Steamed burgers?

There’s something on TV right now where a guy is in Connecticut eating a steamed burger. The burger is actually cooked in a steam cabinet. WTFO?

They say that the burger is juicy but the fat and oils are drained off. OK, so maybe it’s somewhat healthy. My dad covered his (extremely large) burgers when he cooked them, then covered them again after adding cheese. Similar concept, but the burger was actually cooked in a pan and the steam was that that was contained under the cover. They were pretty good, but I still preferred cooking mine uncovered. The Clover Grill in New Orleans cooks their burgers under hubcaps, and I liked them.

But I’ve never heard of a burger being cooked in a steam cabinet. It just sounds wrong.

Isn’t that how real White Castle burgers are made? They are pretty yummy, but of course, they’re no Fatburger… :smiley:

Yeah, I saw a restauranteur do the “cover the burger with a metal bowl to steam it” trick on Man vs. Food. He was cooking the burger on a grill, but he covered it to keep more moisture in the burger and also to make the toppings melt/cook evenly.

As for totally steamed burgers, I’ve heard that White Castle or Krystal (maybe both) totally steam-cook their burgers, but I’ve never been to one of those places. It would make sense, though; they’re pretty thin patties and flipping all those little burgers by hand would be tedious, I imagine :stuck_out_tongue:

Why do you torment me?

Well, it’s more of an Albany thing…

Albany is almost New England. I thought of it as a New England thing.

Sometimes the steam is forced through a tray of onions or beer.

Kinda sorta. They’re made in a process they call “steam frying.” Onions are laid down on a griddle, the patties are placed on top of them, along with the bun, and they sit there until they’re cooked. You can see the process here.

The type of process Ted’s uses (I’m assuming that’s the place the OP is talking about–it’s kind of famous for those people who read up on these sorts of things) it’s done in a cabinet like in this video. I guess the process is similar, but all the fat is allowed to run off in this process, and that’s not quite the case in White Castle’s approach.

I’ve never had a burger steamed like that, and I can’t possibly understand why anyone would want to do that, but, who knows? Maybe it’s good. I like White Castle well enough to enjoy them from time to time, but I’m not sure that experience would transfer over to the big hamburgers Ted’s uses.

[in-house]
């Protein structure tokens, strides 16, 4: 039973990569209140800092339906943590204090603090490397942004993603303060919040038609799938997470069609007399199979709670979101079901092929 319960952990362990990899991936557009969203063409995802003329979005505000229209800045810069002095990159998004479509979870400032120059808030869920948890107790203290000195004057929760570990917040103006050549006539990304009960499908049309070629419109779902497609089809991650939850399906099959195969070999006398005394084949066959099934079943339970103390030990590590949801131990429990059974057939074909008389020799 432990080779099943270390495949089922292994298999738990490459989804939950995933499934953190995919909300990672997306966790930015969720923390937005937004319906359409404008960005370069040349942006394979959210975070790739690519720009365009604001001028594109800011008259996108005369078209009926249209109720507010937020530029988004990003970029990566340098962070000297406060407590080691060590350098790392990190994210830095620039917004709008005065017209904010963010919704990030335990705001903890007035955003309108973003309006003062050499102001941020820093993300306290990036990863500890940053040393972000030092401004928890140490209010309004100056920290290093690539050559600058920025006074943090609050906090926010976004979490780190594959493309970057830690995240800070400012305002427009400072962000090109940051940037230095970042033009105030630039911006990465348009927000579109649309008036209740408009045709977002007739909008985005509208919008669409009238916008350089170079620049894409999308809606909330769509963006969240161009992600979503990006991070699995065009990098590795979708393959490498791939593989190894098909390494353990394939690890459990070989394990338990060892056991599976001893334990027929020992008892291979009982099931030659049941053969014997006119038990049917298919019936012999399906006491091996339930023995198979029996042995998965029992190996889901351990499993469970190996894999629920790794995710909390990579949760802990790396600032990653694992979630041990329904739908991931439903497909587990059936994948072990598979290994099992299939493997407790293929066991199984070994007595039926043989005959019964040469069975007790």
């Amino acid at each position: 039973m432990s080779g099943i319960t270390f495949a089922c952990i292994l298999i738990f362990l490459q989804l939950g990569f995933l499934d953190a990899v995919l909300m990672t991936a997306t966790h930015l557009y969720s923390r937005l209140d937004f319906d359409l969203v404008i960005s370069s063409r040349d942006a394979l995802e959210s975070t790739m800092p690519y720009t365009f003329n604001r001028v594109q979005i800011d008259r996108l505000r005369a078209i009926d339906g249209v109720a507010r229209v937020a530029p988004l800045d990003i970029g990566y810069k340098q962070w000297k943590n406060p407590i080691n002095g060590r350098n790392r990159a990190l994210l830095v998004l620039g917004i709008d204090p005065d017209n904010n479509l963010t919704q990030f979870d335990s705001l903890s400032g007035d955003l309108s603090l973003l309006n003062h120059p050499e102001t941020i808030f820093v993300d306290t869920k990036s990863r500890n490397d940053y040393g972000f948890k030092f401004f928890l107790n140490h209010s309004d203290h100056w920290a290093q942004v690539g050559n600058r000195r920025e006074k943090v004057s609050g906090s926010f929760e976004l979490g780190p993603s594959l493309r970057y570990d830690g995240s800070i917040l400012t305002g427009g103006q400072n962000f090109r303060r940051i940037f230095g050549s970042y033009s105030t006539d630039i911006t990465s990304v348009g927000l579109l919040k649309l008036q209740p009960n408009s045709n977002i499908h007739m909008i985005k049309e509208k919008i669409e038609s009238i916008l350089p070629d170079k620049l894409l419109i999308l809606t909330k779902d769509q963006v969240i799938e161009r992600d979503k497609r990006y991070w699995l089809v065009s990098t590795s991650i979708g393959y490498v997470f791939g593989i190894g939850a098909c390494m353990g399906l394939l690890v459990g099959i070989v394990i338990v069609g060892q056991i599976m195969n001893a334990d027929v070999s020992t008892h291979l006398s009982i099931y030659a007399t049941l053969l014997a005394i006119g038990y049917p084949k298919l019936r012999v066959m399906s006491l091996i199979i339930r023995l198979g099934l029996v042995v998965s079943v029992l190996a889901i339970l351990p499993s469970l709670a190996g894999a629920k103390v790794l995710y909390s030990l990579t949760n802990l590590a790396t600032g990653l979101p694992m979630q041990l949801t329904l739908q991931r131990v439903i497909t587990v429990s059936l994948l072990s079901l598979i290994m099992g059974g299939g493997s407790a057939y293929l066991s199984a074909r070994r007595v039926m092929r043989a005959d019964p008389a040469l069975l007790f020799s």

That’s not the show I saw, but it looks like the place.

I like a nice Maillard reaction, myself. Not something that’s evident in a steamed burger.

That’s the main problem for me. They look like colorless turds in that video. Not appetizing at all. At least with your dad’s method, you’re hopefully getting some browning action from them sitting on the pan and in the grease. With these, nothing. That’s my favorite bit of the burger. While I like a nice half-pound grilled burger cooked rare from time to time, I love the six-to-a-pound, super-thin fast-food style patties, too, because you can get a lot of Maillard browning going on and nice crispy bits. Sure, you sacrifice the rare goodness of a thick burger, but a double or triple stack of those 1/6 pounders, with all that browning. Yum.

You call them steamed hams yet they are quite obviously grilled.

Dope Burger. Four-to-a-pound patties, but thin and nicely browned.

That does look like my kind of burger. Next time I find myself in Seattle, I’ll have to pop in.

I’ve actually quite gotten into the “smash” burger technique when I make the thin style at home for myself. Every instinct in my soul tells me not to do it, the juices run out, the burger will end up dry, etc. But I saw someone post about it last year here and I tried it. You know what? It works awesome for me. Yes, the juices do run out, but they also brown up really nicely, almost as if you’re giving the burger a nice thin coat of meat glaze/glace de viande.

I make 1/3-pound burgers at home. I make them as flat as I can and still have them fit in a 7" pan. They shrink a bit, but still tend to hang out over the bread if I get them flat enough.


And that’s not a fire, it’s the aurora borealis.

Aurora borealis! At this time of Year?! At this time of day?! In this part of the country?! Localized entirely within your kitchen!?

Can I see it?


SEYMOUR! The house is on fire! No mother, it’s just the Northern Lights. …

Them’s fightin’ words.

Not that I know of, I haven’t seen it around here.

Agreed. I was very skeptical about this, but they’re outstanding. I make a ball, put it between two pieces of wax paper, and smack it with a cast iron skillet. They cook quickly and are remarkably juicy.